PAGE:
Political clashes became endemic in the state only after the Rashtriya Swayamsevak Sangh (RSS) that backs the Bharatiya Janata Party (BJP) started establishing their base in the state in the 1940s. RSS leaders consider the Communist attack on its gathering in the state capital of Thiruvananthapuram in 1948 addressed by Sarsanghachalak M S Golwalkar as the beginning of political violence in the state. They viewed another attack on a similar gathering addressed by Golwalkar at Alappuzha in 1952 as a continuation of the violent politics.
This was followed by a series of murders of RSS workers in Ernakulam, Kottayam, Thrissur and Palakkad districts. However, these attacks did not manifest into pestering frictions in many of these places. They fueled relentless hostility leading to cycles of brutal killings and counter killings only in Kannur. Historians trace the roots of the political violence in Kannur, which incidentally has a strong legacy of warfare between warrior groups in the past, to a host of factors. Even though they do not rule out the influence of the warrior culture, represented by martial art (Kalarippayattu) and the ritual art (Theyyam) on the violence, they feel that it got an organic shape with the fight against the British rule.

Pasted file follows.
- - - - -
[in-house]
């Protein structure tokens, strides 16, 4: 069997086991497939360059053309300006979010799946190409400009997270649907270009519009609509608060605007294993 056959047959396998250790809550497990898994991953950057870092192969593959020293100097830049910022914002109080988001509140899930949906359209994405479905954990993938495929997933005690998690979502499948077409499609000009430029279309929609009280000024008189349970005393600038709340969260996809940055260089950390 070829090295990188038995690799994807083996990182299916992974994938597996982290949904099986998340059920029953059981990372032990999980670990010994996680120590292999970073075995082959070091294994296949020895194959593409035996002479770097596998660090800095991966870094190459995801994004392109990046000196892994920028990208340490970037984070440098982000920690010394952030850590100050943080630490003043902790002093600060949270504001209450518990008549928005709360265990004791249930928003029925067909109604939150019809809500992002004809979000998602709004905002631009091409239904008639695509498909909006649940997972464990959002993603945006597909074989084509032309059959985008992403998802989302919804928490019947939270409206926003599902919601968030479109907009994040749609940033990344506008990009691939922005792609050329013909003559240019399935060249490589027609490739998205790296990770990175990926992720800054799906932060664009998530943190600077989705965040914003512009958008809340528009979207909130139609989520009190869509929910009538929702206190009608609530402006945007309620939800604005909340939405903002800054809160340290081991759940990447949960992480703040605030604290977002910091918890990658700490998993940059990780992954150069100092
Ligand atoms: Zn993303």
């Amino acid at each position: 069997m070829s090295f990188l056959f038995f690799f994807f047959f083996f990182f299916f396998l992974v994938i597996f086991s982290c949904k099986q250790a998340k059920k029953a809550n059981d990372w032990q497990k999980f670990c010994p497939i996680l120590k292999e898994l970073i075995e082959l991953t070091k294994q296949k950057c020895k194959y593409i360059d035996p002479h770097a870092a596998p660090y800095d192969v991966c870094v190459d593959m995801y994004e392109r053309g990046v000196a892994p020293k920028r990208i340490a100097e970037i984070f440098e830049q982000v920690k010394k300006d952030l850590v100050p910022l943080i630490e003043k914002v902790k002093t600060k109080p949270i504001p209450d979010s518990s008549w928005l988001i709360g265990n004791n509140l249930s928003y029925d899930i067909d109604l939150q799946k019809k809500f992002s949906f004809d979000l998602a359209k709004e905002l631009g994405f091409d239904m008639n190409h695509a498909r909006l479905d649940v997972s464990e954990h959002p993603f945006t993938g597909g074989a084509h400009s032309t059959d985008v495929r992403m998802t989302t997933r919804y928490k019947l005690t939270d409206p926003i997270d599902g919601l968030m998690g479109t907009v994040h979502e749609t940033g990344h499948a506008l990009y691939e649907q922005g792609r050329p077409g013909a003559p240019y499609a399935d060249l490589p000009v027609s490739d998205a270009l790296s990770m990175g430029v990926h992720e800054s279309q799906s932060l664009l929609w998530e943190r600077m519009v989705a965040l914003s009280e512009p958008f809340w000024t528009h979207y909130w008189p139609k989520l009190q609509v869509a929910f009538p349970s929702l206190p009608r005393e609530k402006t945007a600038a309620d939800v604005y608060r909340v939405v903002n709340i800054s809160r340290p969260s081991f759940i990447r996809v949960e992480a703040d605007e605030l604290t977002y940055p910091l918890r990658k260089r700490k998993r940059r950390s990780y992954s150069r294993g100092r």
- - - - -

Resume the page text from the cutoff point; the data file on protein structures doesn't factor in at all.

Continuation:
When the Leftists were killing RSS people in Kerala, BJP and RSS thought to back off. You can see uptill now BJP and RSS had no base in Kerala. But when the reports started flowing in that Hindus are becoming minority in Kerala (There were 90% Hindus in 1951 Census while they are less than 50% now.) RSS thought of coming with full power in Kerala and educate Hindus not to convert.
On one hand RSS has been educating Hindus not to convert and setting up the base for BJP in the state while on the other hand CPM (Marxist) have been killing the RSS men in the state for doing so.
Now for the recent murder of an RSS man in the state police has arrested 6 CPI (Marxist) men.
— TIMES NOW (@TimesNow) January 21, 2017